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March 1989

Determinants of Urea Nitrogen Production in Sepsis: Muscle Catabolism, Total Parenteral Nutrition, and Hepatic Clearance of Amino Acids

Author Affiliations

From the Maryland Institute for Emergency Medical Services Systems (MIEMSS) and the Department of Surgery, University of Maryland, Baltimore. Drs Pittiruti and Sganga were MIEMSS Consiglio Nationale de Researche fellows of the Centro di Studio per la Fisiopatologia dello Shock, Università Cattolica, Rome.

Arch Surg. 1989;124(3):362-372. doi:10.1001/archsurg.1989.01410030112019

• The major determinants of urea production were investigated in 26 patients with multiple trauma (300 studies). The body clearances (CLRs) of ten amino acids (AAs) were estimated as a ratio of muscle-released AAs plus total parenteral nutrition–infused AAs to their extracellular pool. While clinically septic trauma (ST) patients without multiple-organ failure syndrome (MOFS) had a higher level of urea nitrogen production (25.6± 13.4 g of N per day) compared with nonseptic trauma (NST) patients (14±7.5 g of N per day) and with ST patients with MOFS (4.28± 1.5 g of N per day), in all groups urea N production was found to be a function of muscle protein degradation (catabolism), total parenteral nutrition–administered AAs, and the ratio between leucine CLR and tyrosine CLR (L/T) (r2 =.82, P<.0001). Since tyrosine is cleared almost exclusively by the liver, the L/T ratio may be regarded as an index of hepatic function. The significant differences between urea N production in ST and NST patients lay in an increased positive dependence on muscle catabolism and increased negative correlation with L/T in the ST group. At any L/T ratio, urea N production was increased in ST patients over NST patients, but in ST patients with MOFS, it fell to or below levels of NST patients. These data show that the ST process is associated with enhancement of ureagenesis, due to increased hepatic CLR of both exogenous and endogenous AAs. In sepsis with MOFS, a marked inhibition of urea synthesis occurs, partially explained by a decreased hepatic CLR of non-branched-chain AAs.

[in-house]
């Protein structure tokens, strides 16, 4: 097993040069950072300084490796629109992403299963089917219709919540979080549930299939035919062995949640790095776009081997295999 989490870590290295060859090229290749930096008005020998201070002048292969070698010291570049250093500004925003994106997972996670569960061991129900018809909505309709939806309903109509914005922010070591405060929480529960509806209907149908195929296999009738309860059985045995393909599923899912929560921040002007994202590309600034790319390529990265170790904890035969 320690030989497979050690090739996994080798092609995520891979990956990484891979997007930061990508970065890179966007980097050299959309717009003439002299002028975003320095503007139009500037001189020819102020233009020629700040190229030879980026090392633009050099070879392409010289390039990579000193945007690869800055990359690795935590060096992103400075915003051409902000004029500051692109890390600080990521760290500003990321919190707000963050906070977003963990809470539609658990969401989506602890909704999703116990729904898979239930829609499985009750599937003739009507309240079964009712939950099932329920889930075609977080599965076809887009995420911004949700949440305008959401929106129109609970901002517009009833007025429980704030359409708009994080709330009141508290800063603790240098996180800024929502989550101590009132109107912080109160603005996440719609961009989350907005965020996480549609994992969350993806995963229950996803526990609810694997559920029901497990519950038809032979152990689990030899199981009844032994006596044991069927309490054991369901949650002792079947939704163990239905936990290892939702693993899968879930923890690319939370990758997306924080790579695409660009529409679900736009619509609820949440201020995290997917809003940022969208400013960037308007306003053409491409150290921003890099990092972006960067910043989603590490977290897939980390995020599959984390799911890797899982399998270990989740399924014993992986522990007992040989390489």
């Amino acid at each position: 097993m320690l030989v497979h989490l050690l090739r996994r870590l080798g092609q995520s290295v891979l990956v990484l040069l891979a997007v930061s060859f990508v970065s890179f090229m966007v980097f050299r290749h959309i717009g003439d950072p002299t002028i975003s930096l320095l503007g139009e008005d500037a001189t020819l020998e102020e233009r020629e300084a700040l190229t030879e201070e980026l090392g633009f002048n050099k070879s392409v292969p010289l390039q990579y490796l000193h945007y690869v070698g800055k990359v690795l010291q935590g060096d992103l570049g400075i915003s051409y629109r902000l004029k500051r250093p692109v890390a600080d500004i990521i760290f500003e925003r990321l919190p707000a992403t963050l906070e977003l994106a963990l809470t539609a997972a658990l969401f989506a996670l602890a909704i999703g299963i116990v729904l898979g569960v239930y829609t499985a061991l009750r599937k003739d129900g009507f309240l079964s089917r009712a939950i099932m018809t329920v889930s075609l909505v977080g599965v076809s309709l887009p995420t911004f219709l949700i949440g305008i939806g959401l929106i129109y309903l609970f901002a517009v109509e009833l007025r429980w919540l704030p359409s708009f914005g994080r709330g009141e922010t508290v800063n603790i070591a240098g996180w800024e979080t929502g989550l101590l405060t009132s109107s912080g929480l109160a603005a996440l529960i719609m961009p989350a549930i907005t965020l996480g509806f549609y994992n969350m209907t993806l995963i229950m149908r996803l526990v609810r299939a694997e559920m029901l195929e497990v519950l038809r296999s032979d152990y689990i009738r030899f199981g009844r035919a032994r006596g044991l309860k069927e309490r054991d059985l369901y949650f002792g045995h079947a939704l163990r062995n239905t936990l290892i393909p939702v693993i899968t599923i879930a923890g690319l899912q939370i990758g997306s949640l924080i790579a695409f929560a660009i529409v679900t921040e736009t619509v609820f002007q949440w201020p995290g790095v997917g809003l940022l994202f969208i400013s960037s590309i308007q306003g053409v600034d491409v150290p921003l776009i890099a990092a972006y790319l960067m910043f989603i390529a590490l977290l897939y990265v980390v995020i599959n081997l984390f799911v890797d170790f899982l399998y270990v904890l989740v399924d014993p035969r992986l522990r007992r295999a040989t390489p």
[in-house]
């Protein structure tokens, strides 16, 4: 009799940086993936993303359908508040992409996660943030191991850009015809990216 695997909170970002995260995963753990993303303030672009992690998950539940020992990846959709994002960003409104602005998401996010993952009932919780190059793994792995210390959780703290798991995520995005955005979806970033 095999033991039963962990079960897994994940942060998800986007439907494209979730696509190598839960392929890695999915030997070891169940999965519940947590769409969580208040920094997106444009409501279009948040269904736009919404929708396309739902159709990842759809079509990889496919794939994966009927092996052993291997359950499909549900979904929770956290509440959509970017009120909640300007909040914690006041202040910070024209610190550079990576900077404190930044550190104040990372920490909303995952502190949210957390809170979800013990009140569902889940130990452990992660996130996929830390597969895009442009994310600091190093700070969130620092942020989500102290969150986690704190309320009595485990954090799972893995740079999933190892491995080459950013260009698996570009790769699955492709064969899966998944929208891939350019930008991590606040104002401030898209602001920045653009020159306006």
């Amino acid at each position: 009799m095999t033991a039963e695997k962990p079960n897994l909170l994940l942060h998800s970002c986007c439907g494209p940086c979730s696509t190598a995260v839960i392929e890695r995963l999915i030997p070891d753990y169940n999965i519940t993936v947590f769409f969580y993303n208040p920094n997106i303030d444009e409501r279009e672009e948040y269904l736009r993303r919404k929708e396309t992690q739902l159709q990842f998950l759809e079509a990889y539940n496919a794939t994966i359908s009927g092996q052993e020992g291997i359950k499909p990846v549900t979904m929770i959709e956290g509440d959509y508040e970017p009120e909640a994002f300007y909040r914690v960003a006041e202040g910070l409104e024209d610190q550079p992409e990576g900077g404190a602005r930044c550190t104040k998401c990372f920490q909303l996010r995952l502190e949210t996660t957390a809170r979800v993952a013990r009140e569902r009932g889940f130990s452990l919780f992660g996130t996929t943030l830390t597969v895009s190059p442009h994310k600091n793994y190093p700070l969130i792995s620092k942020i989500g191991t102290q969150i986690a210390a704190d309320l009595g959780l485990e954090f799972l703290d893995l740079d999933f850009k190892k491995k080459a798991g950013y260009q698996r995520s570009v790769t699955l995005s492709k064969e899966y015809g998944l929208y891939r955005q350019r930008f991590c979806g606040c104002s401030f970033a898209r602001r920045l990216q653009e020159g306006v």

(Arch Surg 1989;124:362-372)